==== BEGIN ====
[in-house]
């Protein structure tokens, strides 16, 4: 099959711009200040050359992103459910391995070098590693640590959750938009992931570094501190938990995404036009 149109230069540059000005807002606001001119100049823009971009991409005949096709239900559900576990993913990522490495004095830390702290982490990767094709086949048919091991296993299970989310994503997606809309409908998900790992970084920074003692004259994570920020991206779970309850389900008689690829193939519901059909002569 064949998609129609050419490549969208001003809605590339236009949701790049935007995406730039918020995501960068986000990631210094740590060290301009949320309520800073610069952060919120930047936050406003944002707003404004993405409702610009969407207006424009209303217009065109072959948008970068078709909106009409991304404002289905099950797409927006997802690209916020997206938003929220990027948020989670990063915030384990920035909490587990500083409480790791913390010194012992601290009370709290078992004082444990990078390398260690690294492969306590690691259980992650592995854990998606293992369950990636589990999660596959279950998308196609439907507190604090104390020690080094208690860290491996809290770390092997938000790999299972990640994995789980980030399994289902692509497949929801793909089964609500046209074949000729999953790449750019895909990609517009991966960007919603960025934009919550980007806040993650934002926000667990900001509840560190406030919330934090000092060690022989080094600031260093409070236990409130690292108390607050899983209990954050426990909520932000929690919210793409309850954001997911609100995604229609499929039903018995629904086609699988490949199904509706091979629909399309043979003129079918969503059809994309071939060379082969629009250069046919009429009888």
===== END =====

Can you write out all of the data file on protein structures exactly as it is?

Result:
[in-house]
């Protein structure tokens, strides 16, 4: 099959711009200040050359992103459910391995070098590693640590959750938009992931570094501190938990995404036009 149109230069540059000005807002606001001119100049823009971009991409005949096709239900559900576990993913990522490495004095830390702290982490990767094709086949048919091991296993299970989310994503997606809309409908998900790992970084920074003692004259994570920020991206779970309850389900008689690829193939519901059909002569 064949998609129609050419490549969208001003809605590339236009949701790049935007995406730039918020995501960068986000990631210094740590060290301009949320309520800073610069952060919120930047936050406003944002707003404004993405409702610009969407207006424009209303217009065109072959948008970068078709909106009409991304404002289905099950797409927006997802690209916020997206938003929220990027948020989670990063915030384990920035909490587990500083409480790791913390010194012992601290009370709290078992004082444990990078390398260690690294492969306590690691259980992650592995854990998606293992369950990636589990999660596959279950998308196609439907507190604090104390020690080094208690860290491996809290770390092997938000790999299972990640994995789980980030399994289902692509497949929801793909089964609500046209074949000729999953790449750019895909990609517009991966960007919603960025934009919550980007806040993650934002926000667990900001509840560190406030919330934090000092060690022989080094600031260093409070236990409130690292108390607050899983209990954050426990909520932000929690919210793409309850954001997911609100995604229609499929039903018995629904086609699988490949199904509706091979629909399309043979003129079918969503059809994309071939060379082969629009250069046919009429009888």